for schematic diagram of experimental design. Each functional scan (per condition) consisted of acquiring 190 volumes (including 2 dummy scans preceding stimulus onset of the first trial to allow the magnet to reach a steady state and subsequently removed prior to pre-processing and analysis of the data). If the participant completed all 56 trials prior to acquiring 190 volumes, the sequence of trials would repeat without interruption or notification. The average number of trials completed in the RMG condition was 70.6 ±1.7, with HMG, 70.5 ±1.6 and HML, 69.3 ±1.5. Order of presentation of conditions was balanced over participants to control for novelty.
Imaging data were acquired on a Siemens 3T Trio using a standard head coil. T1-weighted high resolution anatomical images were acquired using a magnetization-prepared rapid gradient-echo sequence (MPRAGE). Whole brain, blood oxygen level dependent (BOLD)-weighted images were acquired as participants responded to choices in three discounting conditions using an echo-planar imaging (EPI) sequence (TR = 2940 ms, TE = 30 ms, flip angle = 90°, 36 slices acquired at a thickness of 4 mm with a 1 mm gap, field of view = 22 cm, 64 × 64 acquisition matrix, 3.44 mm × 3.44 mm in plane resolution).
Imaging data were adjusted for slice acquisition time, corrected for motion by realigning volumes from the first condition acquired (per subject) to the third EPI volume (given that the first two dummy scans were excluded from the pre-processing) and creating a mean motion corrected volume which was then subsequently used as a reference in realigning volumes from the two remaining conditions. The motion corrected volumes were then normalized to Montreal Neurological Institute (MNI) coordinates, resampled at 3 mm3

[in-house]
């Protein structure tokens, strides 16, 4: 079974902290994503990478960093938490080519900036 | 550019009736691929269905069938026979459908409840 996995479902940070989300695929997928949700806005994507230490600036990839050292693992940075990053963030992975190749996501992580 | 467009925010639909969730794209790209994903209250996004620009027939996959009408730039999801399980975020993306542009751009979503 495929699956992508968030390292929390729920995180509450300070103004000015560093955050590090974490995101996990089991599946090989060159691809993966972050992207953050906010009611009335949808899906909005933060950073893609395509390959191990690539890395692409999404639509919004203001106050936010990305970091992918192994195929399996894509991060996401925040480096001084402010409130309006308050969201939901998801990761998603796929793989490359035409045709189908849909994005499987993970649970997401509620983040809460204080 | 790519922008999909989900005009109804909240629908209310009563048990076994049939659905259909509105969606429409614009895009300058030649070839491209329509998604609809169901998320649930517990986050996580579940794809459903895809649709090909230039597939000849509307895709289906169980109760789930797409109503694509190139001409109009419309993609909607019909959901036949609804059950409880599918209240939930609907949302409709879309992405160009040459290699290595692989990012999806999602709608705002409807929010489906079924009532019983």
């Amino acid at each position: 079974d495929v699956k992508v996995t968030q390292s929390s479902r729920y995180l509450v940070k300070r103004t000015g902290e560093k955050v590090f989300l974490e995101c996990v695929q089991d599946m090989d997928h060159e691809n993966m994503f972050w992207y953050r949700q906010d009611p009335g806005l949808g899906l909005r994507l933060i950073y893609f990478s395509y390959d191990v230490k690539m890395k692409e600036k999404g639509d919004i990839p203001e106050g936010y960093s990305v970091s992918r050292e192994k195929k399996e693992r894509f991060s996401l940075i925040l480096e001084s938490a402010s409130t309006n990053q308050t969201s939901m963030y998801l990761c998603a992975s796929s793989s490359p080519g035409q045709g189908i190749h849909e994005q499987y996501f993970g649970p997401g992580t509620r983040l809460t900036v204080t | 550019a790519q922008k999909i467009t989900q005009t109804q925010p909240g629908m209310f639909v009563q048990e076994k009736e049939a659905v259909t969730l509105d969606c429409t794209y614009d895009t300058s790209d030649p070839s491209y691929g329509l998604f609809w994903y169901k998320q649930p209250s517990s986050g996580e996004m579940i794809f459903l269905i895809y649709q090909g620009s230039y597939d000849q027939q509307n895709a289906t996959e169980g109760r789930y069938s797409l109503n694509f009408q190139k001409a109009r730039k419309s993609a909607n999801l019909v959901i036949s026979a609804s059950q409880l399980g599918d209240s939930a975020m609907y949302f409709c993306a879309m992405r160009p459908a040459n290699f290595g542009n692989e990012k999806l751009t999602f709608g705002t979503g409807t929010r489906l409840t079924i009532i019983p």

resolution, and spatially smoothed with an 8 mm full-width half maximum Gaussian kernel using SPM2. Signal changes were modeled as delta functions temporally synchronized with the onset of each trial and convolved with a canonical hemodynamic response function. Two regressors were established for each condition’s general linear model to represent discounting trials and control trials, and subsequently used to detect differences in responses between the two. We excluded events from the analysis where the participant failed to respond within 6 seconds of stimulus onset. The resulting individual t
-maps were then entered into a second level, random effects analysis to establish significant patterns of activation at the group level and controlled for multiple comparisons using a False Discovery Rate (FDR) of p
<.05. We subsequently used the random effects results in a repeated measures analysis of variance (ANOVA) to detect main effect statistical differences between the three conditions, as well as paired t
tests, and in a correlation analysis using pre-scan discounting parameters as predictors. Non-linear transformations of Montreal Neurologic Institute (MNI) coordinates to Talairach coordinates were conducted using a Matlab function (mni2tal (http://imaging.mrc-cbu.cam.ac.uk/imaging/MniTalairach
)). Transformed coordinates for cluster maximum voxels were subsequently entered into the Talairach daemon database (http://www.talairach.org
) to establish Talairach and Brodmann area labels.